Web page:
It seems like every week yet another article is written about the plight of the single, Black woman. Judging by the media reports, blog posts, radio call-in shows, and TV specials, you’d think ALL Black women were single and desperately seeking. Add to that the billion-dollar self-help business and men like Steve Harvey and Tony Gaskins cashing in on the fears of some black women, and one thing becomes clear. While the media wins, Black women stay losing. If we bought into the hype, we’d all be out scraping the bottom of the barrel just to find a mate.
Luckily, most of us know better.
Although the conversation surrounding unmarried Black women is usually dominated by men, rarely do we hear the other side of the story. Black women who are single (or happily coupled), but know that the current state of things is nothing to panic about. Rarely do we hear about the millions of single White women or Latinas who are often in the same situation as many sisters–degreed, ambitious, and still without a mate.
Thankfully, there are places in the media that we are able to share our own stories and perspectives.
Recently, Colorlines published a wonderful piece that asked three Black feminists to share their take on the media’s obsession with Black women’s relationships. The article featured Joan Morgan, author of When Chickenheads Come Home to Roost, CLUTCH’s very own Jamilah Lemieux, and Susana Morris, co-editor of the Crunk Feminist Collective.
During the Colorlines article, Morgan, Lemieux, and Morris comment on why the institution of marriage needs to be revisited, on the prevalence of the Black pathology narrative, and of course, single Black women.
Check out some of the highlights.
Joan Morgan on the need to revisit the institution of marriage:
We don’t really seem to analyze the fact that marriage is a complicated institution as it exists in the 21st Century precisely because it was never designed historically to be about romantic love. It was very financially based, and church-based. It fed the church’s need to consistently support and reproduce itself. Maybe the question is not “Why can’t I get married?” but “Does marriage, in the way that it exists, with no revision possible, fulfill who we are in the 21st Century?” Or is there another way to form productive long-lasting meaningful relationships?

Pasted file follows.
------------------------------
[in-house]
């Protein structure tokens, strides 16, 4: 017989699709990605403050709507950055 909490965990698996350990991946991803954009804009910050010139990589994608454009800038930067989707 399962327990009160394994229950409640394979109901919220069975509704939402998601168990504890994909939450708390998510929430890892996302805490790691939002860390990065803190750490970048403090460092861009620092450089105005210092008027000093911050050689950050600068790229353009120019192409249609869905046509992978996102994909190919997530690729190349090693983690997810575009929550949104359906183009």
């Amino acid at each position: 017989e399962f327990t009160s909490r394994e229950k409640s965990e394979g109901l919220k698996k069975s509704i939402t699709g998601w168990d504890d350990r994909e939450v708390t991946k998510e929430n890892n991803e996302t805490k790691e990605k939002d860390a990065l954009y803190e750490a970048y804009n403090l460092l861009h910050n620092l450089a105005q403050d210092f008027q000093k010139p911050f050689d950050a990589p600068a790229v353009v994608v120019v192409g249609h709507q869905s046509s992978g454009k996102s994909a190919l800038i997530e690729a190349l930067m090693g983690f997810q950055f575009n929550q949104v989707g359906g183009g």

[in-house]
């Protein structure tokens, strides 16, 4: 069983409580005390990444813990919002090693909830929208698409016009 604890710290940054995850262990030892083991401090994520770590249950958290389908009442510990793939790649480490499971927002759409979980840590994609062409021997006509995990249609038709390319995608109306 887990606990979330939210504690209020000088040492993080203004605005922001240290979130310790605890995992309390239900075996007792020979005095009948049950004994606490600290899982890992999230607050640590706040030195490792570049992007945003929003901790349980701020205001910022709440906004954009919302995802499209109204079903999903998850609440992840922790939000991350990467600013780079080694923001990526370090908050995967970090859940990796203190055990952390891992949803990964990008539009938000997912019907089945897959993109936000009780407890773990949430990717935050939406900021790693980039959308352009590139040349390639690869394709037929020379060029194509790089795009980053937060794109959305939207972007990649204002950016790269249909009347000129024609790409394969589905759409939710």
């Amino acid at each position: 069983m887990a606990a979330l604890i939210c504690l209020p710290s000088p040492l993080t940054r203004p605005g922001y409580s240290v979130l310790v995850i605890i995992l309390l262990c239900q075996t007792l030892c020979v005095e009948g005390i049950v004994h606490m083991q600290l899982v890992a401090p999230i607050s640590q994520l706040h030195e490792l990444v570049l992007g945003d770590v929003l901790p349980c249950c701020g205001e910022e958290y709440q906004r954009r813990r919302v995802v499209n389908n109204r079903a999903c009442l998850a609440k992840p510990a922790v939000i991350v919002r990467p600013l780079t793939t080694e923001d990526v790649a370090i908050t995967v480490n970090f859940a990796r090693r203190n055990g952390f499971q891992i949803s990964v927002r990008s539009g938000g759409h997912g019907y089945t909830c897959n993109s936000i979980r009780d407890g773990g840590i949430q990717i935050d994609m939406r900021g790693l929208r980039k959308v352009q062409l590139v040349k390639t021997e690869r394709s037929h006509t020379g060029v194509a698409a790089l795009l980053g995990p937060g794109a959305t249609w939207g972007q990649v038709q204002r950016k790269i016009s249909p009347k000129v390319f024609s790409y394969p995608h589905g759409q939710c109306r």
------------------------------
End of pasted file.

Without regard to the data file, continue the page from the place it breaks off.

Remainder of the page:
And how can we do that without demonizing women who are single, or mothers who are single, so we don’t see “No Marriage, No Womb”?
None of these brothers are thinking like that. At all. They just reinforce all of these really ridiculous and very patriarchal notions that basically say the job in the relationship is for the woman to fix herself and become what the man wants. And keep adjusting and fixing herself so she continues to be what’s desired — without ever really asking the reasons of his own shortcomings, basically, or their own contributions in the ways that our relationships struggle.
Jamilah Lemieux on the persistence of black pathology narratives:
I think that, well basically anything that’s gonna get website clicks and sell magazines and get viewers, the media’s gonna take advantage of that. I don’t think it’s necessarily deliberately malicious so much as it’s simply opportunist. If black women were not buying the Steve Harvey book, if we weren’t tuning into these specials, if there was no audience for this—and its not just a black female audience, obviously—but if there was no audience there would be no conversation.
But at the same time, black pathology narratives tend to sell. And just the concept of some inherent black deficiency has always been profitable.
Read the rest at the Colorlines website.
If you could tell the mainstream media one thing about their obsession with single Black women what would it be?